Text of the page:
You can "buy down" your interest rate thru paying "discount points". The cost vs. drop in rate differs depending on how long your rate is fixed for. I.E., the most expensive loan to "buy down" is a 30-year fixed, since you are lowering your rate for the entire term of the loan. You usually get a bigger decrease in your rate when you "buy down" an adjustable rate mortgage, since you are only insuring that your rate is fixed for, let's say, 3, 5, or 7 years.
Discount points are considered prepaid interest, so if you are paying them for your primary residence, you can write them off on your taxes. Consult you tax advisor for more details.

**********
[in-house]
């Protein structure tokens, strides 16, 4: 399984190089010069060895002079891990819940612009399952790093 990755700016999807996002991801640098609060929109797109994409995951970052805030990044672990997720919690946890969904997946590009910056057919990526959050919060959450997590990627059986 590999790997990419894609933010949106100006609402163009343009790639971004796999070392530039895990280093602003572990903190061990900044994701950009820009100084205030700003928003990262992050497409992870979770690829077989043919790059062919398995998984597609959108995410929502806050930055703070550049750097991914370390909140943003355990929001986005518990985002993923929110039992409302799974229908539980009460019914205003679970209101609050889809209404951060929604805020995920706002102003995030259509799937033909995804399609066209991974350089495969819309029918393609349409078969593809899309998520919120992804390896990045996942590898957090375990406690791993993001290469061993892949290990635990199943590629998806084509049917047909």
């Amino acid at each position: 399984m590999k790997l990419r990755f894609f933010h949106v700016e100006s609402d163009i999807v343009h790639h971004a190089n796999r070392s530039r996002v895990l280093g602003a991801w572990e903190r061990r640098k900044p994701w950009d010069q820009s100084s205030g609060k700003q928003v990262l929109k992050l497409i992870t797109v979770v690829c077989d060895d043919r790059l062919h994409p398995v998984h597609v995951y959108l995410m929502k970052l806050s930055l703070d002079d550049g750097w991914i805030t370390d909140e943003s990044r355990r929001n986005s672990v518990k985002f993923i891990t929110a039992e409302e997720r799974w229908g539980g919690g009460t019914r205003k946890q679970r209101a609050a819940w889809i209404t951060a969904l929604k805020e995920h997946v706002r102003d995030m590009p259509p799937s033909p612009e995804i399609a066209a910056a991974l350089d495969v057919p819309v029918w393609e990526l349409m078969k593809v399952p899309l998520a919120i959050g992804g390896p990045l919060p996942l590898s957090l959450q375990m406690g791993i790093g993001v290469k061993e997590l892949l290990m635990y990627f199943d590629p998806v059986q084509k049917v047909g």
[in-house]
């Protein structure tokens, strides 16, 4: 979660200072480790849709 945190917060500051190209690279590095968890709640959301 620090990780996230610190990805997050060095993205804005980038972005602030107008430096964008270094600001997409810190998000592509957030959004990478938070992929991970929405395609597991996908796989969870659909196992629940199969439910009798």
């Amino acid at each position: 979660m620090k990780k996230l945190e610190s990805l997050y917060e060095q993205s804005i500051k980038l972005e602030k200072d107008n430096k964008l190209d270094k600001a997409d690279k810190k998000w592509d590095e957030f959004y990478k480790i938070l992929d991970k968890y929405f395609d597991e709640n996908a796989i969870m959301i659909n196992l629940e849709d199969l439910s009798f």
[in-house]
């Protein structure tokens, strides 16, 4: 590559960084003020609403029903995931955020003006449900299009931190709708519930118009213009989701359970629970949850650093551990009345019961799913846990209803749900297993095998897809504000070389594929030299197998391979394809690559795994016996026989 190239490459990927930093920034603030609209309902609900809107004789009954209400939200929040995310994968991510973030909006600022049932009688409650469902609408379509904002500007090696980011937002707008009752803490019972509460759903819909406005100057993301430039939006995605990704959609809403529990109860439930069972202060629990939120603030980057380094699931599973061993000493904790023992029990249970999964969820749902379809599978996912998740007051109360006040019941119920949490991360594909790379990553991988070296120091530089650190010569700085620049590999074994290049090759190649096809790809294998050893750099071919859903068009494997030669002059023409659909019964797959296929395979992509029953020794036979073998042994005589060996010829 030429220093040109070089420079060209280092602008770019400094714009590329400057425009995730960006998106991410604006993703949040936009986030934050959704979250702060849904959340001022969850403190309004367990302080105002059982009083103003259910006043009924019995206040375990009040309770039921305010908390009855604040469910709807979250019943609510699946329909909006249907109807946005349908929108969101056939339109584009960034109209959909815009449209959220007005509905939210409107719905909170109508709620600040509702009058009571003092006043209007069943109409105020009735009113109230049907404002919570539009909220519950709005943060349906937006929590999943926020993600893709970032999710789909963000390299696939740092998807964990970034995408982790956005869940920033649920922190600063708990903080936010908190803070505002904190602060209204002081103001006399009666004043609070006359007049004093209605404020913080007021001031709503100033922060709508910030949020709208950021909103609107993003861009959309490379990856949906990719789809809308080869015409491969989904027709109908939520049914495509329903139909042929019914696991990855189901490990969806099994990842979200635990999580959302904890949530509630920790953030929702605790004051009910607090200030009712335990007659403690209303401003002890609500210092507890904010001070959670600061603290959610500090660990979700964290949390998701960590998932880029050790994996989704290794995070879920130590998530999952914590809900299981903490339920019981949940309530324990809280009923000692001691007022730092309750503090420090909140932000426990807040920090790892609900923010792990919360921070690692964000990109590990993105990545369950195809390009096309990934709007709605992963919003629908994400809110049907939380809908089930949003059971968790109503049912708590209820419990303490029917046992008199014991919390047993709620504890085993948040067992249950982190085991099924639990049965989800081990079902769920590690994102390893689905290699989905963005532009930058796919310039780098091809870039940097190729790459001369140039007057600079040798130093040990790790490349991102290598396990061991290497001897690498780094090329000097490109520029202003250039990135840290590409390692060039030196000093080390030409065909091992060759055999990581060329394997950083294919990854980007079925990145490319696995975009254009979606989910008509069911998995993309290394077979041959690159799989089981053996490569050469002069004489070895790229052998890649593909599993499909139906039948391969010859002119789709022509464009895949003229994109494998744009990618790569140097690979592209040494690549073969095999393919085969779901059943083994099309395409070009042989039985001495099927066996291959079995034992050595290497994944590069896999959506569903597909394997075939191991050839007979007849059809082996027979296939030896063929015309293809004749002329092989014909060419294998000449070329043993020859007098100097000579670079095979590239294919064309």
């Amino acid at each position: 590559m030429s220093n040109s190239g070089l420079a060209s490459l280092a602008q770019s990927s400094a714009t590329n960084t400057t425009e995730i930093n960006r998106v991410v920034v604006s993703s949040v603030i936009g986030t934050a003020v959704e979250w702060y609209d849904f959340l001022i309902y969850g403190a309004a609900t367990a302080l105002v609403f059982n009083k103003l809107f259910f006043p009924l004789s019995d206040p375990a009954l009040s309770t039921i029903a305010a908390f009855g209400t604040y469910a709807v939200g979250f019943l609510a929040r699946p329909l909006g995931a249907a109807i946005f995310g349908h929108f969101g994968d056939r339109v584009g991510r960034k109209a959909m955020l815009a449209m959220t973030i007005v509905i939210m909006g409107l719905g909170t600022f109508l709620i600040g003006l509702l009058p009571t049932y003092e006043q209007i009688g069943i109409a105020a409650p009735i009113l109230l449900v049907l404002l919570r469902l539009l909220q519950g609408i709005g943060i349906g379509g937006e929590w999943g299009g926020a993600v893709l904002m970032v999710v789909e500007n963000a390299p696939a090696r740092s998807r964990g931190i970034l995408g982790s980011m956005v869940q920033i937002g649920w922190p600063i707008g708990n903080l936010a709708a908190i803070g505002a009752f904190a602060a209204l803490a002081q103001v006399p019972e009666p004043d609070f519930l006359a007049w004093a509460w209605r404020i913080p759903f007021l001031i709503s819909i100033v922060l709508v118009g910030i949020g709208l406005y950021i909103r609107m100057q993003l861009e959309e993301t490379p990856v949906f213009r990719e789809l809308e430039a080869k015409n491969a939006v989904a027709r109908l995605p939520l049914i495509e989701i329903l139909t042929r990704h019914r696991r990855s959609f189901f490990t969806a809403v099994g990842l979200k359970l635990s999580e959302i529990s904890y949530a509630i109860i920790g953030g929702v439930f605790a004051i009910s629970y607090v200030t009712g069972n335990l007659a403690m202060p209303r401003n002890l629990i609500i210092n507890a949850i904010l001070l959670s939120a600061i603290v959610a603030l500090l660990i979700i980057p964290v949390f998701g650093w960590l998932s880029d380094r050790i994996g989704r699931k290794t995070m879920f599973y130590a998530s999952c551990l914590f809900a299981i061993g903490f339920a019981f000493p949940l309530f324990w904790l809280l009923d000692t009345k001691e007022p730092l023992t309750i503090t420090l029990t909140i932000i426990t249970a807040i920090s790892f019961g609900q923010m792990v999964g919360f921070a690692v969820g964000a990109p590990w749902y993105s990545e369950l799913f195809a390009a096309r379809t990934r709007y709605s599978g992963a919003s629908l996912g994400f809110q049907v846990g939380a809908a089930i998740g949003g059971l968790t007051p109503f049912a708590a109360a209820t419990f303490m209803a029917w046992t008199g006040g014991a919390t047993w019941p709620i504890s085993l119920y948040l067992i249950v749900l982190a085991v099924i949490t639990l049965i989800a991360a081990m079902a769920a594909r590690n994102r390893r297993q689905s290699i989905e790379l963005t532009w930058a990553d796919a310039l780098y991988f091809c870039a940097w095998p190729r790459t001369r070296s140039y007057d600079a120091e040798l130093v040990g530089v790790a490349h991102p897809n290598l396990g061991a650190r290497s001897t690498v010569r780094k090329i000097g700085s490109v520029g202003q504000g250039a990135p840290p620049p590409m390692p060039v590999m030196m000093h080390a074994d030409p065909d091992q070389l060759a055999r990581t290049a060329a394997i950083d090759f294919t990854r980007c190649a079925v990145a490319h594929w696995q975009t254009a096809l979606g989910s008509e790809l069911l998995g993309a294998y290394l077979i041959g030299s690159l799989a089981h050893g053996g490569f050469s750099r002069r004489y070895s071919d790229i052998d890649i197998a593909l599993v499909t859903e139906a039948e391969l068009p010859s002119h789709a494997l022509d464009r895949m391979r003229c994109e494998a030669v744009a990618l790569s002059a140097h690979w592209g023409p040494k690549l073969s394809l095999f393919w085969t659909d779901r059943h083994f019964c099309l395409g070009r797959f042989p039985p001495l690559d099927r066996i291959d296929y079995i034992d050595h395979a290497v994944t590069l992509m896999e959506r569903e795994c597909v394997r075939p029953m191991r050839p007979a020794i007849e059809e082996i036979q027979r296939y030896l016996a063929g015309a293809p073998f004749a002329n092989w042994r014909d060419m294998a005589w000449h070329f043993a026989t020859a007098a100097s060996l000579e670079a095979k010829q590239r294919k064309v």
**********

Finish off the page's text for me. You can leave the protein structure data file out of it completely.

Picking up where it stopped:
Paying points to lower your rate does not always make sense, so look at it like an investment. Here's how to make sense of it:
Let's say that you have a loan of $100,000 with a zero point rate. By paying two points (2% of the loan amount=$2000) you can knock one percent off of your rate. By doing so, you are lowering your monthly payment by $100. Divide your monthly savings ($100) into the cost ($2000) and you'll come up with a monthly break-even rate. In this instance, you would break-even in 20 months or less. I say "or less" because the fact that it's tax-deductible could shorten your break-even period for the better.
If it's going to cost you $2000 to save $50 a month, this increases your timeline of breaking even out to 40 months. This may not make sense depending on a) how long you plan on staying in the home, and b) if you refinance before then, you've lost out.
Hope this is helpful!
Executive Mortgage Banker